Under the Miami Dolphins' team policy, players who protest the national anthem on the field could face fines and/or suspensions for up to four games, according to a new report from The Associated Press.

The wire service cites an internal team document, not released to the public, that was provided to the AP by an anonymous source. Only one sentence in the nine-page document addresses the anthem.

"It classifies anthem protests under a large list of 'conduct detrimental to the club,' all of which could lead to a paid or unpaid suspension, a fine or both," the AP writes. The policy was issued this week, the AP says.

A team source tells NPR's Tom Goldman that all NFL teams were required to submit rules about the anthem before players reported to training camp — which for the Dolphins was on Wednesday. The source indicated that the team has not made a final decision about how to handle anthem protests.

"We will address this issue once the season starts," the source said. "All options are still open."

In May, the NFL announced a new policy that requires athletes and staff to "stand and show respect" during the anthem, at least if they are located on the field. Protests in the locker room are not prohibited.

Multiple players, inspired by former San Francisco 49er Colin Kaepernick, had been kneeling during the anthem as a silent protest against police brutality against people of color.

The league's policy did not define any punishments for any individual players who protest anyway — instead, it said teams would be fined. Punishments for individuals would be up to their teams.

Before the AP's new report, no details were known about any team's policy. It is still not clear whether any other teams have similar policies.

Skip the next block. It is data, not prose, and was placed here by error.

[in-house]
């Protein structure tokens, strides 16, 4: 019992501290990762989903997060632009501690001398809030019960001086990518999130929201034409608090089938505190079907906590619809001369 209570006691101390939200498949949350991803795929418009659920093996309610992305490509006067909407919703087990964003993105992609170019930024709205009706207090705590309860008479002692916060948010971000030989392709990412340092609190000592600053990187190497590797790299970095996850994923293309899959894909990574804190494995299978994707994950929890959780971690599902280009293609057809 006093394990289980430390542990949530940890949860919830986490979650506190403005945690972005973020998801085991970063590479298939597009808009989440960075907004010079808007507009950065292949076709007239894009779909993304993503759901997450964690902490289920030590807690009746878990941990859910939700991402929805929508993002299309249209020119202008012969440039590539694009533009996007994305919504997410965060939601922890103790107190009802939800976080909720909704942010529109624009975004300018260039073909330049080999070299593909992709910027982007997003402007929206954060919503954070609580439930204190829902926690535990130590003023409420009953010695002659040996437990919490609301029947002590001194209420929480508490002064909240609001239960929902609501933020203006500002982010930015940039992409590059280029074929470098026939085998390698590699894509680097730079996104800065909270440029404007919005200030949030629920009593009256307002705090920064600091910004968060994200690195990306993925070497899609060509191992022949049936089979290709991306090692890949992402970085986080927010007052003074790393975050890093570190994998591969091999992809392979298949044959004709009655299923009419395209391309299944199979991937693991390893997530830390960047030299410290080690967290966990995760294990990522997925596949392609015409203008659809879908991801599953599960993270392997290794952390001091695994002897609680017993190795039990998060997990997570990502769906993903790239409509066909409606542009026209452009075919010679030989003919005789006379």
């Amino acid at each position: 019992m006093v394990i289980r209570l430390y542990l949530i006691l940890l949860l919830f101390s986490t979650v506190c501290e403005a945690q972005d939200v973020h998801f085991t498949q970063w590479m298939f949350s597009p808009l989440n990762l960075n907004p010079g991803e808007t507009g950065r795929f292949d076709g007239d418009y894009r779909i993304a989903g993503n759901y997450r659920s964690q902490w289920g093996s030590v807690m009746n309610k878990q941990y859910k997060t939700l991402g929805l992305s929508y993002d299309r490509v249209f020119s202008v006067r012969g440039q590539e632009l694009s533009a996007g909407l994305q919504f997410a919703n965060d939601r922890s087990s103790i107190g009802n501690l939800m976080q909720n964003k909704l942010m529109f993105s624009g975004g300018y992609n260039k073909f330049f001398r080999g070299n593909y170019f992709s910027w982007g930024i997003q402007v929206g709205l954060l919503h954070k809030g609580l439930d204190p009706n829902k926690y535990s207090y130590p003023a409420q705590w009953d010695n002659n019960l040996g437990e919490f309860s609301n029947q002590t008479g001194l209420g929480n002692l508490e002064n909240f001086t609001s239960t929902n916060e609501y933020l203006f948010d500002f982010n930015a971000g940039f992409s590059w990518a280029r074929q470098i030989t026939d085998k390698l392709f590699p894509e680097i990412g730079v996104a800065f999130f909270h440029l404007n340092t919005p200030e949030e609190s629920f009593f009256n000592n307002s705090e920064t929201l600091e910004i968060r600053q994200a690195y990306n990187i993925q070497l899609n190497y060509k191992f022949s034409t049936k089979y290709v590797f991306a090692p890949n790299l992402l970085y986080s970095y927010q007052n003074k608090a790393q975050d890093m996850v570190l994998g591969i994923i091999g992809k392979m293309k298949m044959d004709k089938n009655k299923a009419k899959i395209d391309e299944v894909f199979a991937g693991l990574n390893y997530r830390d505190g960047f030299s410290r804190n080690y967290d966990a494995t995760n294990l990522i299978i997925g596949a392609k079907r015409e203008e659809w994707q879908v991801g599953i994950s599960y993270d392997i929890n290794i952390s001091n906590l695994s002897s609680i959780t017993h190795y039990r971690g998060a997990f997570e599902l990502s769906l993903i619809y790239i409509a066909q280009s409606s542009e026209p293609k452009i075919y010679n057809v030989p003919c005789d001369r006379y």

On Twitter, many sportswriters and high-profile fans quickly denounced the idea of potentially suspending a player for a protest.

Mike Freeman, who writes about the NFL for Bleacher Report, called the policy a "disgrace."

Lindsey Ok, who blogs about the Baltimore Ravens, said she "[w]ould not hate it if the entire Miami Dolphins team protested and then they'd have to backtrack because they're not gonna suspend the entire team for 4 games."

In a widely shared tweet, Mina Kimes, a senior writer for ESPN, pointed outthat a four-game suspension would be a harsher punishment than Buccaneers quarterback Jameis Winston received for groping a female Uber driver.

Chris Kluwe — the former Vikings punter who believes his football career was cut short because of his advocacy on behalf of gay rights — also issued a biting retort on Twitter.

"Good to see the NFL owners remain committed to employing rapists, domestic abusers, and bigots, but won't hesitate to suspend players for speaking out on human rights," he wrote.

But Adam Beasley, the Miami Herald's Dolphins reporter, said he would be "stunned" if the maximum punishment of a four-game suspension was ever actually enforced.

Shortly after the leaguewide policy was first announced, the NFL Players Association filed a grievance against the league on behalf of players, saying the policy "infringes on players rights."

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